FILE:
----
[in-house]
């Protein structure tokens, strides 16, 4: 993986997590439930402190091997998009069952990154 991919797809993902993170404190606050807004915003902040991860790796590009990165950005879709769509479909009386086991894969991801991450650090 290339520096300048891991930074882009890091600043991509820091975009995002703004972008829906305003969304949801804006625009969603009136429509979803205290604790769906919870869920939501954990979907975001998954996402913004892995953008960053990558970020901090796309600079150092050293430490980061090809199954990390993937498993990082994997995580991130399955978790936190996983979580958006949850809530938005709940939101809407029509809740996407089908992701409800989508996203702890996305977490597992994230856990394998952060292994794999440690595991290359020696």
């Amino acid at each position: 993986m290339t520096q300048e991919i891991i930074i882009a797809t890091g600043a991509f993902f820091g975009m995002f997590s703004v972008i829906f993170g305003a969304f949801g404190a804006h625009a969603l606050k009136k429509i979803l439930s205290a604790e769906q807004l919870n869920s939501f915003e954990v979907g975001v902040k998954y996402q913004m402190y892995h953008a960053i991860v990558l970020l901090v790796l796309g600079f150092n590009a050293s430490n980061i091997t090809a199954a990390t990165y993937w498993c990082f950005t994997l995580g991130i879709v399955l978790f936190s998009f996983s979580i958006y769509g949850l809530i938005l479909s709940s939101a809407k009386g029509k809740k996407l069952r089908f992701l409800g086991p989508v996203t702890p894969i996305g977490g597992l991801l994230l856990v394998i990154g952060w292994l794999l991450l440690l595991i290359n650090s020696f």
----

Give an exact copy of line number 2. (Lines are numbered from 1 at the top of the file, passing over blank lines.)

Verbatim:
């Protein structure tokens, strides 16, 4: 993986997590439930402190091997998009069952990154 991919797809993902993170404190606050807004915003902040991860790796590009990165950005879709769509479909009386086991894969991801991450650090 290339520096300048891991930074882009890091600043991509820091975009995002703004972008829906305003969304949801804006625009969603009136429509979803205290604790769906919870869920939501954990979907975001998954996402913004892995953008960053990558970020901090796309600079150092050293430490980061090809199954990390993937498993990082994997995580991130399955978790936190996983979580958006949850809530938005709940939101809407029509809740996407089908992701409800989508996203702890996305977490597992994230856990394998952060292994794999440690595991290359020696």